EVD greatly lowers the resistance of sufferers to other infectious diseases. Particularly in more remote areas of West Africa, infections such as TB and c-difficile are prevalent among the population. As a result, a high proportion of those who succumb to Ebola in the current crisis are also carrying a secondary infection. This leads to complications and increased risk for both patients and healthcare practitioners.


Against this challenging background, public health officials and medical practitioners fighting the Ebola outbreak have been turning to chlorine-based disinfectants as a key tool to improve hygiene in healthcare facilities as well as public health and hygiene. They are also key to protecting those living in affected areas and all those directly involved in the treatment and care of EVD sufferers.

In the early days of the outbreak, liquid chlorine was the principal type of disinfectant used. There are even reported cases of diluted household bleach being used in Ebola clinics. However, as the outbreak has progressed, soluble chlorine has become the principal form of disinfectant. It is now used both by government health teams and by all major charities working in the field wherever possible.


Soluble chlorine disinfectants offer a number of advantages over liquid chlorine. Key among these are ease of portability and storage, coupled with much lower risk of spillage and injury to those involved in transporting, handling and storing the disinfectant. Moreover, soluble chlorine does not degrade, retaining its full effectiveness over much longer time periods and in a much wider range of environments compared to liquid forms of chlorine.

These advantages also translate into lower costs when compared to liquid disinfectants. This has proven vital during the 2014-15 Ebola outbreak where resources are limited. In many developed countries, soluble chlorine tablets and granules have almost completely taken over from liquid forms of chlorine disinfectant for public health and healthcare uses.

Soluble chlorine disinfectants are available from a number of suppliers. However, there are major differences between the formulations and presentations. Factors such as the range of different tablet weights, available NaDCC and granular structure affect their ease of use. This has now been recognised as a major factor in locations where skills and training are limited.

From a medical perspective the exact formulation affects the range of pathogens that a disinfectant is effective against, the speed of virus kill, the effective temperature range, and the dilution rate which determines the area that can be effectively disinfected with a given quantity.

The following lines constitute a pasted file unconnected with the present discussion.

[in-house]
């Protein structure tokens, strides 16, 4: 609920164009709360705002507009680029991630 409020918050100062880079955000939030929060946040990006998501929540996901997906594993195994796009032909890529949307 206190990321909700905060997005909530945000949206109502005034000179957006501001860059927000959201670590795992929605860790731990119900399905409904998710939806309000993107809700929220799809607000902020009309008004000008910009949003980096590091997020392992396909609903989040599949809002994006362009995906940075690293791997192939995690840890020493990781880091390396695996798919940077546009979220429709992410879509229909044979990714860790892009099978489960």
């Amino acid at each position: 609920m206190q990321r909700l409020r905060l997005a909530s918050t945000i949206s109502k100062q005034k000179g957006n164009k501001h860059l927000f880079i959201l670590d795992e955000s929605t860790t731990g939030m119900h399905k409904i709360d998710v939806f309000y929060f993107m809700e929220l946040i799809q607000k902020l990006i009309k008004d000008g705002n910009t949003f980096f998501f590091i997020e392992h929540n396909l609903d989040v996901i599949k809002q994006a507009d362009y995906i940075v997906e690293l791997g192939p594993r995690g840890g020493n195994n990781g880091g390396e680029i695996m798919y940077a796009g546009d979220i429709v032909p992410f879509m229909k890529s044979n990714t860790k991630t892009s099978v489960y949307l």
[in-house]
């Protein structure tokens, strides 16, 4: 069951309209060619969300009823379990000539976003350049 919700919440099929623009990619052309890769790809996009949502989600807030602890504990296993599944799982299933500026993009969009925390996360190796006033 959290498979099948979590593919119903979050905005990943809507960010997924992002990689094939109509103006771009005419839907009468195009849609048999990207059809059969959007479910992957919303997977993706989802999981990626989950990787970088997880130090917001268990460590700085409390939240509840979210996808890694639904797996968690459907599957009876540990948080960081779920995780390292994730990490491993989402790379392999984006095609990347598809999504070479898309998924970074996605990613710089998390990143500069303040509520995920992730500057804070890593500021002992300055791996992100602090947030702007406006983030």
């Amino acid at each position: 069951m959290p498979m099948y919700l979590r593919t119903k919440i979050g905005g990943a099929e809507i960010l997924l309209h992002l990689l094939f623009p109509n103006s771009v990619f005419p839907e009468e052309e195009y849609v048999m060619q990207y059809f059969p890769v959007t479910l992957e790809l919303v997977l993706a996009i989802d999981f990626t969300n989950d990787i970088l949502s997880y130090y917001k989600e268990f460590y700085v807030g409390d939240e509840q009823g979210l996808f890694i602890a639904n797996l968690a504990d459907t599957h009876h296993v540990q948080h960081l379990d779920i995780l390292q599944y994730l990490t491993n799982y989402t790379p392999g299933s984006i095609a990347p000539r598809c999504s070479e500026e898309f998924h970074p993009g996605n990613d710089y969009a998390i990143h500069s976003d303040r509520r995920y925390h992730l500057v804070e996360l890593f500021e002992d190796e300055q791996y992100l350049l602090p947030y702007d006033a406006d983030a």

Only the latest generation of soluble chlorine disinfectants, developed within the past 2-3 years, offer healthcare workers and public health officials with the full range of benefits needed for the fight against Ebola:

  • Temperature tolerance: remains fully effective across a very wide temperature range which is vitally important in tropical settings
  • Effective against major secondary risk pathogens such as c-difficile and TB: these are both frequently encountered due to the high levels of bloody diarrhoea and coughing encountered in EVD
  • Remains effective in the presence of high organic matter: prevalent in remote locations where facilities are limited

When selecting a supplier it is important to ensure that their products are fully tested to the appropriate European or US EPA standards. The European Standards for the evaluation of virucidal activity of chemical disinfectants and antiseptics used in human medicine (EN14476) require that disinfectants should inactivate all viruses in one minute at a dose of 500 ppm (clean conditions) or 1000 ppm (dirty conditions).

The 2014-15 Ebola outbreak is not yet over and EVD remains a serious threat to life. Bruce Aylward, Assistant Director-General of the WHO, speaking at a WHO meeting in May 2015 said “This week 35 cases of Ebola were reported from 2 countries. That is 4 times the number of cases from the week before. The job is not done and, if we do not finish [it], the virus will exploit the opportunity it is given.”

To find out more about the market leading SoChlor range visit our healthcare disinfectants and wipes section.